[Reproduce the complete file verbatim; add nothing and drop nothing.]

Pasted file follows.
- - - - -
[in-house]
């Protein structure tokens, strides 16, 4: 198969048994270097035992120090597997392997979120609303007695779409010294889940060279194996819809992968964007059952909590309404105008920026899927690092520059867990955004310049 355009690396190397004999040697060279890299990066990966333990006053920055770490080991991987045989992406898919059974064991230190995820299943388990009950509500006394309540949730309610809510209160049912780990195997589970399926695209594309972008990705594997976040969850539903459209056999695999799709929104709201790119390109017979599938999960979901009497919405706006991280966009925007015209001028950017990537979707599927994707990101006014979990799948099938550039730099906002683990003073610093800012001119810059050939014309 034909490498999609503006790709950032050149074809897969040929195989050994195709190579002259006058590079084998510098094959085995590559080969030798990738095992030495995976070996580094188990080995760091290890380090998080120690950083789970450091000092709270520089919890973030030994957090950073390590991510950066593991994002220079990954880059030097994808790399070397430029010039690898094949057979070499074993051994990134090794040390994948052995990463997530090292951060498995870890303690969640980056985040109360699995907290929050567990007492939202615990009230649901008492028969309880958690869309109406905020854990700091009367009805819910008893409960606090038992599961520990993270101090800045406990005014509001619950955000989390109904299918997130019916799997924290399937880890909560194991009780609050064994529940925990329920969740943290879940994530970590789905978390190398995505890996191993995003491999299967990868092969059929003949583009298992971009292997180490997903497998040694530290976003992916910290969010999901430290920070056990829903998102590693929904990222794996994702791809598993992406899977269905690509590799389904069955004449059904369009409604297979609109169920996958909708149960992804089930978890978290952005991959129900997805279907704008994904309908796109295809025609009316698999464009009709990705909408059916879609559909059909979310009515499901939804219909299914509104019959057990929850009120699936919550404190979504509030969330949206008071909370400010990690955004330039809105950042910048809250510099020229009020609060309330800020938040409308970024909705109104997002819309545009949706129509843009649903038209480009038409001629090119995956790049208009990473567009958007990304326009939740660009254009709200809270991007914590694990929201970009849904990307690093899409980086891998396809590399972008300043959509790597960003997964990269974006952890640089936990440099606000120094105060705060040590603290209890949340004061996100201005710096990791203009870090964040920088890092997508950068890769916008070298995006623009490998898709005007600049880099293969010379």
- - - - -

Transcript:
[in-house]
């Protein structure tokens, strides 16, 4: 198969048994270097035992120090597997392997979120609303007695779409010294889940060279194996819809992968964007059952909590309404105008920026899927690092520059867990955004310049 355009690396190397004999040697060279890299990066990966333990006053920055770490080991991987045989992406898919059974064991230190995820299943388990009950509500006394309540949730309610809510209160049912780990195997589970399926695209594309972008990705594997976040969850539903459209056999695999799709929104709201790119390109017979599938999960979901009497919405706006991280966009925007015209001028950017990537979707599927994707990101006014979990799948099938550039730099906002683990003073610093800012001119810059050939014309 034909490498999609503006790709950032050149074809897969040929195989050994195709190579002259006058590079084998510098094959085995590559080969030798990738095992030495995976070996580094188990080995760091290890380090998080120690950083789970450091000092709270520089919890973030030994957090950073390590991510950066593991994002220079990954880059030097994808790399070397430029010039690898094949057979070499074993051994990134090794040390994948052995990463997530090292951060498995870890303690969640980056985040109360699995907290929050567990007492939202615990009230649901008492028969309880958690869309109406905020854990700091009367009805819910008893409960606090038992599961520990993270101090800045406990005014509001619950955000989390109904299918997130019916799997924290399937880890909560194991009780609050064994529940925990329920969740943290879940994530970590789905978390190398995505890996191993995003491999299967990868092969059929003949583009298992971009292997180490997903497998040694530290976003992916910290969010999901430290920070056990829903998102590693929904990222794996994702791809598993992406899977269905690509590799389904069955004449059904369009409604297979609109169920996958909708149960992804089930978890978290952005991959129900997805279907704008994904309908796109295809025609009316698999464009009709990705909408059916879609559909059909979310009515499901939804219909299914509104019959057990929850009120699936919550404190979504509030969330949206008071909370400010990690955004330039809105950042910048809250510099020229009020609060309330800020938040409308970024909705109104997002819309545009949706129509843009649903038209480009038409001629090119995956790049208009990473567009958007990304326009939740660009254009709200809270991007914590694990929201970009849904990307690093899409980086891998396809590399972008300043959509790597960003997964990269974006952890640089936990440099606000120094105060705060040590603290209890949340004061996100201005710096990791203009870090964040920088890092997508950068890769916008070298995006623009490998898709005007600049880099293969010379």